Standard_header output: pid=88; st=3577
_Determinisms and authors
_Determinisms and authors

January 2019    Dennis R. DuBe'     702/3577

Working draft
           #3577   Created   Updated 11/21/2015

Abstract: “Technological Determinism” is described in historical analysis as a force that acts on the course of history. It is also reflected within a long-standing millennialist religious ideology, and it is an active component of contemporary high-tech business practice and rhetoric. The theory of technological determinism relies on technology as the driver of development of social structures and cultural values. The term as used in historical analysis can seem to lend agency to technology itself as a driver of, or as sets of conditions on, collective human behavior. Historians see patterns in the trends of history that are influenced by the development and spread of technology, forces that seem as potentially potent as many of the other “determinisms” that haunt analysis of history (behavioral, biological, compatibilistic, environmental, fatalistic, dialectical idealistic, dialectical materialistic, logical, linguistic, memorial, physical, psychological, religious, spatiotemporal, etc.).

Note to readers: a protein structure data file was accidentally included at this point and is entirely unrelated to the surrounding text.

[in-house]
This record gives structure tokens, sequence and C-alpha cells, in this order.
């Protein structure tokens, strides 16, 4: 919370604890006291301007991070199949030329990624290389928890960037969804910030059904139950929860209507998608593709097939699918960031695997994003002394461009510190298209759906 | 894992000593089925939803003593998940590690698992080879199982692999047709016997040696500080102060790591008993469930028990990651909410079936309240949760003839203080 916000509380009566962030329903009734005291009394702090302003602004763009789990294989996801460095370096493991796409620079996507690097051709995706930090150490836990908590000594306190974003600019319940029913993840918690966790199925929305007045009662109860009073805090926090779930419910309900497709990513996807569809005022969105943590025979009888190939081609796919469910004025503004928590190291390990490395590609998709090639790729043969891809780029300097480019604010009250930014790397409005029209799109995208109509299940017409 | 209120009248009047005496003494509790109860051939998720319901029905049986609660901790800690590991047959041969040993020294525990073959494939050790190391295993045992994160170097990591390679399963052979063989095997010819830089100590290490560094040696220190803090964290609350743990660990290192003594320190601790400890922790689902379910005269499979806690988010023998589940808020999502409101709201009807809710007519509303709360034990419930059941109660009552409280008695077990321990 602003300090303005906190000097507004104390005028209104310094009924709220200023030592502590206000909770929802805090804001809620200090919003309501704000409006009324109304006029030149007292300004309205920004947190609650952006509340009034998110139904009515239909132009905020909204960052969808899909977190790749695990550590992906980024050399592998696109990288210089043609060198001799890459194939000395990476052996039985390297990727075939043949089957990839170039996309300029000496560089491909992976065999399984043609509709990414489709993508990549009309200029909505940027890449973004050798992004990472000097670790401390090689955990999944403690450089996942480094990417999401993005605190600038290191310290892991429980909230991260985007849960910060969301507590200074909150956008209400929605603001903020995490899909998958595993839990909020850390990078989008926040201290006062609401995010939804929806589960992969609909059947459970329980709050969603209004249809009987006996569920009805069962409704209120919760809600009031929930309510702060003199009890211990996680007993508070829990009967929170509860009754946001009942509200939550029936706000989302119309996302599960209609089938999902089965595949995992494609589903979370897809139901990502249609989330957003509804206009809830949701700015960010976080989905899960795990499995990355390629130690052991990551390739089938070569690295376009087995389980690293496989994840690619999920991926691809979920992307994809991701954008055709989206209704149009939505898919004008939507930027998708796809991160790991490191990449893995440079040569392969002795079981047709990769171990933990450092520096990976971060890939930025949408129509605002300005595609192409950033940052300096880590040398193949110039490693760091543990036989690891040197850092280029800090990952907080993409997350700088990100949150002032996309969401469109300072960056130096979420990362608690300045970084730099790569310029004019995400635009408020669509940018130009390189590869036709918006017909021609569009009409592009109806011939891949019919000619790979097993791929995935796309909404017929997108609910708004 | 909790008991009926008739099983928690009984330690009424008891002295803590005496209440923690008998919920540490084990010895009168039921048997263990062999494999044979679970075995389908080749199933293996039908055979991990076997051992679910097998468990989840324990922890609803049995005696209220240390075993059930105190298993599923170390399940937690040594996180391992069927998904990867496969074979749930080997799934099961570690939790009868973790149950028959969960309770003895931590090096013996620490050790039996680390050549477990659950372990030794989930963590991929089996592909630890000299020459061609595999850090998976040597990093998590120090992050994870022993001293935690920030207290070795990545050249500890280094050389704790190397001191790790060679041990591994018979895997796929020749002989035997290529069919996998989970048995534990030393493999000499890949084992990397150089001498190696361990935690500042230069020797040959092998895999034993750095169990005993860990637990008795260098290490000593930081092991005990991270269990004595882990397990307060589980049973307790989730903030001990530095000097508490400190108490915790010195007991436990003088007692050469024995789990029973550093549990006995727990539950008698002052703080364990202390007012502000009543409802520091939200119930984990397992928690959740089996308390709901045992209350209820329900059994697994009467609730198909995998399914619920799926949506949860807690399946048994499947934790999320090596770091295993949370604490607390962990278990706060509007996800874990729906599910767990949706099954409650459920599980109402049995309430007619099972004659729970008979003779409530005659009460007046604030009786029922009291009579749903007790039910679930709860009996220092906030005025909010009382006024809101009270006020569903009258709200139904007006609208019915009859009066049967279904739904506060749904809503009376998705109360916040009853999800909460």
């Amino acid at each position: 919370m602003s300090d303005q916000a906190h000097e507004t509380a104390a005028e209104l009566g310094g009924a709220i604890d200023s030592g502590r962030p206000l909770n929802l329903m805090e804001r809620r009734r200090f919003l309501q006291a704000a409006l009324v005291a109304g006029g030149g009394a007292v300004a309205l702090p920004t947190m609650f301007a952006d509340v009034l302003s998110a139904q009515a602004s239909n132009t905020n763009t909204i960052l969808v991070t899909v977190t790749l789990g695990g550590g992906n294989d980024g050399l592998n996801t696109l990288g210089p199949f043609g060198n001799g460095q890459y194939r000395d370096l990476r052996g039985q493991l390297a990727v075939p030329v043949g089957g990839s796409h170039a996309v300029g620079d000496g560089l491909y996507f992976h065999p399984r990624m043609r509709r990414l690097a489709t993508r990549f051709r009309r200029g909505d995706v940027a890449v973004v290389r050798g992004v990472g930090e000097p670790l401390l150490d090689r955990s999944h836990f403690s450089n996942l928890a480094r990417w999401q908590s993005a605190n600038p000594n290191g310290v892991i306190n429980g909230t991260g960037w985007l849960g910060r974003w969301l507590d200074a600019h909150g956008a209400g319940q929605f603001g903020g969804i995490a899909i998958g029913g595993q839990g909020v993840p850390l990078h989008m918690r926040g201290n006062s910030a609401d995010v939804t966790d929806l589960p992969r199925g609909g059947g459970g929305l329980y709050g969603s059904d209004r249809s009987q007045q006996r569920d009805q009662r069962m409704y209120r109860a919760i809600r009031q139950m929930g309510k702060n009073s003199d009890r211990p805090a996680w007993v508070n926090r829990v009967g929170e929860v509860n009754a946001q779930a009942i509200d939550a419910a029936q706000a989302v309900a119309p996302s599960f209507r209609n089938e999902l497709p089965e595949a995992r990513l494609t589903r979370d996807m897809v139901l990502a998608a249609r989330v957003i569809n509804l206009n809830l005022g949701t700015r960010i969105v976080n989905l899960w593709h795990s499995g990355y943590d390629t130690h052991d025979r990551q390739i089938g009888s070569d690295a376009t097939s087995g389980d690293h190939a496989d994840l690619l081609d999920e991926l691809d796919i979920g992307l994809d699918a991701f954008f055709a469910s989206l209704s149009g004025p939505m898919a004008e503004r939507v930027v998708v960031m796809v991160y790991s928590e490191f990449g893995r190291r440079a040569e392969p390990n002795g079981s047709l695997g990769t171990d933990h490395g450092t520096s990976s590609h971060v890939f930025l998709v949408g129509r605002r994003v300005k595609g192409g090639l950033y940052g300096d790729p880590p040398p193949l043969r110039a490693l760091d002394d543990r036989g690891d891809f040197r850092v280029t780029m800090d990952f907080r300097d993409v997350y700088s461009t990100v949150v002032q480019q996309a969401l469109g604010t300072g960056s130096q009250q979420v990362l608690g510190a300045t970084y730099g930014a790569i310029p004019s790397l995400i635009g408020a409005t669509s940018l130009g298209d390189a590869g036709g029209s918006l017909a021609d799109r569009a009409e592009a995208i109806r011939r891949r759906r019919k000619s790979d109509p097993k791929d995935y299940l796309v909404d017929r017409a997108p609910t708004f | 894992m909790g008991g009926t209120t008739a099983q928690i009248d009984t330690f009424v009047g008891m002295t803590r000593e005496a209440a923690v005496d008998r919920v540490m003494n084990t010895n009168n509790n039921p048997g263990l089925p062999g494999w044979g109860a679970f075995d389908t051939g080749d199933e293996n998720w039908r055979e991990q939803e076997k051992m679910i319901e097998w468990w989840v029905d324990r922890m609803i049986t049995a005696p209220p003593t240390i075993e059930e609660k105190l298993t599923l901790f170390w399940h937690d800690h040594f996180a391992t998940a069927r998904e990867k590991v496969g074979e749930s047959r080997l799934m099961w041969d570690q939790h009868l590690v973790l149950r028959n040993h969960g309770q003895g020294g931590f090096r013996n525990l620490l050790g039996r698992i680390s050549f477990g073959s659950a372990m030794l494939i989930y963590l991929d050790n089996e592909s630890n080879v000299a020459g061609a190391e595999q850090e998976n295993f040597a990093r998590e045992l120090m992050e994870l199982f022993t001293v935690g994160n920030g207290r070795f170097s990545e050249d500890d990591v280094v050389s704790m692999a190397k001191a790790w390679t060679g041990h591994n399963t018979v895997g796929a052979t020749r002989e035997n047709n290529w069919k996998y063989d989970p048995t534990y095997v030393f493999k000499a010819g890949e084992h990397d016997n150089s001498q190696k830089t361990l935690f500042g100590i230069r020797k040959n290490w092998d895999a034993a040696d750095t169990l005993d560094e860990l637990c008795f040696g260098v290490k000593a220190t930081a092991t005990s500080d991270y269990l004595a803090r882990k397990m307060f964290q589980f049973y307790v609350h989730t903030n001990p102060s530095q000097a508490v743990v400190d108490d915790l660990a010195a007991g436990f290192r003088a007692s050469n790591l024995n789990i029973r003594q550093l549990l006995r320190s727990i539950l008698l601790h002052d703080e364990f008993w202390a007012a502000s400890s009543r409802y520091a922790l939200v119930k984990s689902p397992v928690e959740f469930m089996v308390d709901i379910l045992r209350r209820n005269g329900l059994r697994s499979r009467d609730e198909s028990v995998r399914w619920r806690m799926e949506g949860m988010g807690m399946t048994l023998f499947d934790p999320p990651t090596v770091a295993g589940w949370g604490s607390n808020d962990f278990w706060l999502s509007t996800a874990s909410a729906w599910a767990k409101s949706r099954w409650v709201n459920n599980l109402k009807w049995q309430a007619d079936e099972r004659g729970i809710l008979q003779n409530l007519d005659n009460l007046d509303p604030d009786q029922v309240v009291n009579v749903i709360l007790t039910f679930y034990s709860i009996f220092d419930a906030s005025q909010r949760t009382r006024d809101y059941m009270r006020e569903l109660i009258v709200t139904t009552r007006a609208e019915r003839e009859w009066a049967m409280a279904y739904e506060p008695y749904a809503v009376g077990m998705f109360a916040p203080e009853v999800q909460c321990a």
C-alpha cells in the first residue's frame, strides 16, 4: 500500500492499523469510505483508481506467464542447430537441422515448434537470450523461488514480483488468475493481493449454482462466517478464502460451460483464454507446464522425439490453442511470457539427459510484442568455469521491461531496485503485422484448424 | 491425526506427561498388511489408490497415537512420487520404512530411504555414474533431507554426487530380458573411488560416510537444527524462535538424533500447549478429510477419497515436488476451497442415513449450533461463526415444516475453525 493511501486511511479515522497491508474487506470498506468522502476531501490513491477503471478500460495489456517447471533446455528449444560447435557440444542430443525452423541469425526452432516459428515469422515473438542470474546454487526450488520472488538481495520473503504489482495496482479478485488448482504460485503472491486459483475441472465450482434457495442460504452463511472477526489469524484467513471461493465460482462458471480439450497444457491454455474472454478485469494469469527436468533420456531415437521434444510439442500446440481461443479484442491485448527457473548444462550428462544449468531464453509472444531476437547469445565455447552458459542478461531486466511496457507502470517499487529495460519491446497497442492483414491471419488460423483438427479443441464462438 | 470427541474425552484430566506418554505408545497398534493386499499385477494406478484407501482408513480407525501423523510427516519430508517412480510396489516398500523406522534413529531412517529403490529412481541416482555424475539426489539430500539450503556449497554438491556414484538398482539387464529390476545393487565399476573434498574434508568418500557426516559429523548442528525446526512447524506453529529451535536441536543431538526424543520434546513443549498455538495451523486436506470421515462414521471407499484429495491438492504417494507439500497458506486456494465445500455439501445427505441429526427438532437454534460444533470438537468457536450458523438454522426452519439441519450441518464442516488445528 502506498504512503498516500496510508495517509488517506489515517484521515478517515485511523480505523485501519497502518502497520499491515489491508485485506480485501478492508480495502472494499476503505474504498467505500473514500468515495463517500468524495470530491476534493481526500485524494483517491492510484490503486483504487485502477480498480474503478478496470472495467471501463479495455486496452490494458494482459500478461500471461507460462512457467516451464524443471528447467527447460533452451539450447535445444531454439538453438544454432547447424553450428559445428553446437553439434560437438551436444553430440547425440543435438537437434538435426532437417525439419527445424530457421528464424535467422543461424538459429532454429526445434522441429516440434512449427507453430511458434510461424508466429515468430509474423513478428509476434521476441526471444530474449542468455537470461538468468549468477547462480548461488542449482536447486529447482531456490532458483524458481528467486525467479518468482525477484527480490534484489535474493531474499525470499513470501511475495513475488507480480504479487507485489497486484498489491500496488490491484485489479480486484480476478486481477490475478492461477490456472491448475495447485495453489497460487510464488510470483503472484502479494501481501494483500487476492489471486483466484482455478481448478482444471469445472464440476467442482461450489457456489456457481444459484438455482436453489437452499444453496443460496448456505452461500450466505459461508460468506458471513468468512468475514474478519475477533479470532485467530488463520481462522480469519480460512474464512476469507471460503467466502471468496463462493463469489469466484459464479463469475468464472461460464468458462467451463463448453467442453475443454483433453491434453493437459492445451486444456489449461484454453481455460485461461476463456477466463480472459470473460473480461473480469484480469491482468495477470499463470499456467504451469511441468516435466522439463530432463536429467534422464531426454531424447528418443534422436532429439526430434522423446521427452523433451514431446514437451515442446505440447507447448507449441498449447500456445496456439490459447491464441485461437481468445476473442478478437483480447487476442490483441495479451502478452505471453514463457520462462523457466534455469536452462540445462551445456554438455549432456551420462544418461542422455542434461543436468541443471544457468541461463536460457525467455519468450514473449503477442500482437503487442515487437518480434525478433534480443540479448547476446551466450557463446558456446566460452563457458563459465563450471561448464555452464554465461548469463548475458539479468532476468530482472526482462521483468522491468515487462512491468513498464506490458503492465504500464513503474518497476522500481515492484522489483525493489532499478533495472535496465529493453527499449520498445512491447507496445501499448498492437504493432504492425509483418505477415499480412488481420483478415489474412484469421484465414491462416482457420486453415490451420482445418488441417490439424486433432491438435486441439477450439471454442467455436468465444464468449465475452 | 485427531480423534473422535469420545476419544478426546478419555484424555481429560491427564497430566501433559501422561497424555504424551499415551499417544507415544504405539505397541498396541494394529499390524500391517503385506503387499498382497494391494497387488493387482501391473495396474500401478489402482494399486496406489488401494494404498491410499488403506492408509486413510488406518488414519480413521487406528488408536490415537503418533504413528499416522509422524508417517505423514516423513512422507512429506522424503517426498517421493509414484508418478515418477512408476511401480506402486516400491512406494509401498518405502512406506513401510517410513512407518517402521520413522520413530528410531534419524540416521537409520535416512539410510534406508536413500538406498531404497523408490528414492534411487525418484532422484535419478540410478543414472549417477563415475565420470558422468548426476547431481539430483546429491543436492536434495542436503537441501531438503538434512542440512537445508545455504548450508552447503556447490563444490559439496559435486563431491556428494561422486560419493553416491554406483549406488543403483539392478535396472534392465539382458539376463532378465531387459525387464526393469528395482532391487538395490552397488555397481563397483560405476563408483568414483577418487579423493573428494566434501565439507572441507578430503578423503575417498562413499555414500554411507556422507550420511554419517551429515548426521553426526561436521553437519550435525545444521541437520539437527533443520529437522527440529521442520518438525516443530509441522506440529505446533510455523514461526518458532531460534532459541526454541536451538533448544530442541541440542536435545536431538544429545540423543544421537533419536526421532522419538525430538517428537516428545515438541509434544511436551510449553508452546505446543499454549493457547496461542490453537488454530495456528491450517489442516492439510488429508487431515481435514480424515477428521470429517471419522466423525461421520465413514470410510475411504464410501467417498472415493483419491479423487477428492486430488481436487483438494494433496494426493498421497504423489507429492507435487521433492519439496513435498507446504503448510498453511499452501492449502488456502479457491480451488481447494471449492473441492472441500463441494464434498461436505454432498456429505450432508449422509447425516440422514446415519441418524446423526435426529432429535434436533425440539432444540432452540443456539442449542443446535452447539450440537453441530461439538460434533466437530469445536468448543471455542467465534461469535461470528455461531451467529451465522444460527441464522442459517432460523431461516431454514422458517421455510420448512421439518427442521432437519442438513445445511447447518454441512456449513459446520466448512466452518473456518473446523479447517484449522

note 20151121 historian's view is distorted by their vision. becasue they look across time, they see (infer, assume, mistake) patterns for meaning. the patterns are not the meaning; the patterns are the effect of the meaning.

The term as used in discussions of millennialism illuminates the resurrectional Christian practitioners of the “useful arts” who believe technology is the path to the second coming of Christ. The term and concept, as employed by contemporary high-tech businesses, sell a bright, improving future achieved through technological improvement and expansion.


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